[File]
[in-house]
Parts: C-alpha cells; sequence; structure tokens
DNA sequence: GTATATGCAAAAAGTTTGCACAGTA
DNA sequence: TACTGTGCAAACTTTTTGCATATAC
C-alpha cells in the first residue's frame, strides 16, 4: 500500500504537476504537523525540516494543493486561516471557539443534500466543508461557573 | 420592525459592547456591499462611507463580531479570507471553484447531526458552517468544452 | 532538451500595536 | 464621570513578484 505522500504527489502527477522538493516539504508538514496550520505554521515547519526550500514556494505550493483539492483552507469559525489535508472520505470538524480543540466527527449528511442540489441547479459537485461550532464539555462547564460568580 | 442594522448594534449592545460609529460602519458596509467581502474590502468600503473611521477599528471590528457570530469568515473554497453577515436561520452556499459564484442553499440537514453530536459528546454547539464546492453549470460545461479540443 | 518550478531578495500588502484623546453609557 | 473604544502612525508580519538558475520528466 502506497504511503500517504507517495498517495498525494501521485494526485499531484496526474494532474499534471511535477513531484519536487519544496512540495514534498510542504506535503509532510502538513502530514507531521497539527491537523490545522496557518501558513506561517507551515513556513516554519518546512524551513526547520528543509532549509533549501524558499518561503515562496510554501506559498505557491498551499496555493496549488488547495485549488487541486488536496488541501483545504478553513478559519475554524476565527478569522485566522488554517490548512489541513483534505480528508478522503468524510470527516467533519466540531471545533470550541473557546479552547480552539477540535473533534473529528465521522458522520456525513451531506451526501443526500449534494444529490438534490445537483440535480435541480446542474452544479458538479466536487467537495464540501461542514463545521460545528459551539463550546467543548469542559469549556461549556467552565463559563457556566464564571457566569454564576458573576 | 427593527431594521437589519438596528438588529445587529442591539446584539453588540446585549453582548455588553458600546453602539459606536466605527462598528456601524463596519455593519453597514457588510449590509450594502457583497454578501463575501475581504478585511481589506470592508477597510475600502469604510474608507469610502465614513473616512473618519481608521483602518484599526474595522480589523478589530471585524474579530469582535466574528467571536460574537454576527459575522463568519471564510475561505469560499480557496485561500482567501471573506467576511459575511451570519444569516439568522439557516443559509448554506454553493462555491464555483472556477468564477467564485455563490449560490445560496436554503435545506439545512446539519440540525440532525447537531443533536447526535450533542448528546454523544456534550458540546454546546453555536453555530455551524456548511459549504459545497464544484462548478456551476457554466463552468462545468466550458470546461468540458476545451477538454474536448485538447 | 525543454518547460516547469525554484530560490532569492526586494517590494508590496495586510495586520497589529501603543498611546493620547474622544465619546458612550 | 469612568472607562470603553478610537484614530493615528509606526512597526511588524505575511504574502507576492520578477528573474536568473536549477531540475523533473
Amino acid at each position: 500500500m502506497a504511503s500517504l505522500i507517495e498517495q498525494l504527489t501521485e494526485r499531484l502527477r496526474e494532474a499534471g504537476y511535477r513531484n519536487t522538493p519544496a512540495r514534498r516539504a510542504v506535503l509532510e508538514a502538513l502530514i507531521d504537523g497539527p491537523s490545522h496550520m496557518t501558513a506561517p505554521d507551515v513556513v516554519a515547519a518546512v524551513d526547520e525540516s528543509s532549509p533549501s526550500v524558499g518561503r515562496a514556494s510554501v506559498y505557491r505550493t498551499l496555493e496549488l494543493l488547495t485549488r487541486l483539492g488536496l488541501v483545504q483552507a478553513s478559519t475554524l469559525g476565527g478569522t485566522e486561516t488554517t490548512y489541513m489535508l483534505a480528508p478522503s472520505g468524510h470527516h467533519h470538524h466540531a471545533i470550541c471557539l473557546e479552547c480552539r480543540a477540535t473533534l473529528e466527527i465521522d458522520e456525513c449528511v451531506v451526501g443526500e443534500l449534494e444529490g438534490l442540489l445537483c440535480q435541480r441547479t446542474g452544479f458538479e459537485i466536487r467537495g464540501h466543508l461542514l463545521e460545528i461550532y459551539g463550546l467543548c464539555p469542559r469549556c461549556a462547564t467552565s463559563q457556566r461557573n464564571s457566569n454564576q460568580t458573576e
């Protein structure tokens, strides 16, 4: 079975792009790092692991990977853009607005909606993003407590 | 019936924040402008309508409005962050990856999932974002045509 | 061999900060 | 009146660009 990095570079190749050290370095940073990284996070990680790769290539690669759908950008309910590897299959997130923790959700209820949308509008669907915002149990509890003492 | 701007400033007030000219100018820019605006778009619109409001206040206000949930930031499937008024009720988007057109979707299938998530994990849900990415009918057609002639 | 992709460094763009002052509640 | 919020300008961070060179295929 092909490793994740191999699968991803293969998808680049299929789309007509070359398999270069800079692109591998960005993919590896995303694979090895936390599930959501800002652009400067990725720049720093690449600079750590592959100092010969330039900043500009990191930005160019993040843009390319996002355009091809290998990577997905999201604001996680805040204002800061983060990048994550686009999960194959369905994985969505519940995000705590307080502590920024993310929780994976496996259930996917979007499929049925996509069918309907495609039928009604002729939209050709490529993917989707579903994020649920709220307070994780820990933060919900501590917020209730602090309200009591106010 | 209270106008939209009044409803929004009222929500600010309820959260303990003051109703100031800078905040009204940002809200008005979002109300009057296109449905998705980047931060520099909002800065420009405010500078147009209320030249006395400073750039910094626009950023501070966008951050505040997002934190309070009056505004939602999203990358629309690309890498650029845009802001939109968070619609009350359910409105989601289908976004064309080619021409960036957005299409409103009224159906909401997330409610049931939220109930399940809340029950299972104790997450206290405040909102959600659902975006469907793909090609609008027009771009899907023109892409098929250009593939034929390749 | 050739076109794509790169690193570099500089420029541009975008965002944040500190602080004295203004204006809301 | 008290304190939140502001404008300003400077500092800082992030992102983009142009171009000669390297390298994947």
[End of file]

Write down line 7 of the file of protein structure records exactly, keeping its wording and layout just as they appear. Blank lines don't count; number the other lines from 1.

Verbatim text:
């Protein structure tokens, strides 16, 4: 079975792009790092692991990977853009607005909606993003407590 | 019936924040402008309508409005962050990856999932974002045509 | 061999900060 | 009146660009 990095570079190749050290370095940073990284996070990680790769290539690669759908950008309910590897299959997130923790959700209820949308509008669907915002149990509890003492 | 701007400033007030000219100018820019605006778009619109409001206040206000949930930031499937008024009720988007057109979707299938998530994990849900990415009918057609002639 | 992709460094763009002052509640 | 919020300008961070060179295929 092909490793994740191999699968991803293969998808680049299929789309007509070359398999270069800079692109591998960005993919590896995303694979090895936390599930959501800002652009400067990725720049720093690449600079750590592959100092010969330039900043500009990191930005160019993040843009390319996002355009091809290998990577997905999201604001996680805040204002800061983060990048994550686009999960194959369905994985969505519940995000705590307080502590920024993310929780994976496996259930996917979007499929049925996509069918309907495609039928009604002729939209050709490529993917989707579903994020649920709220307070994780820990933060919900501590917020209730602090309200009591106010 | 209270106008939209009044409803929004009222929500600010309820959260303990003051109703100031800078905040009204940002809200008005979002109300009057296109449905998705980047931060520099909002800065420009405010500078147009209320030249006395400073750039910094626009950023501070966008951050505040997002934190309070009056505004939602999203990358629309690309890498650029845009802001939109968070619609009350359910409105989601289908976004064309080619021409960036957005299409409103009224159906909401997330409610049931939220109930399940809340029950299972104790997450206290405040909102959600659902975006469907793909090609609008027009771009899907023109892409098929250009593939034929390749 | 050739076109794509790169690193570099500089420029541009975008965002944040500190602080004295203004204006809301 | 008290304190939140502001404008300003400077500092800082992030992102983009142009171009000669390297390298994947």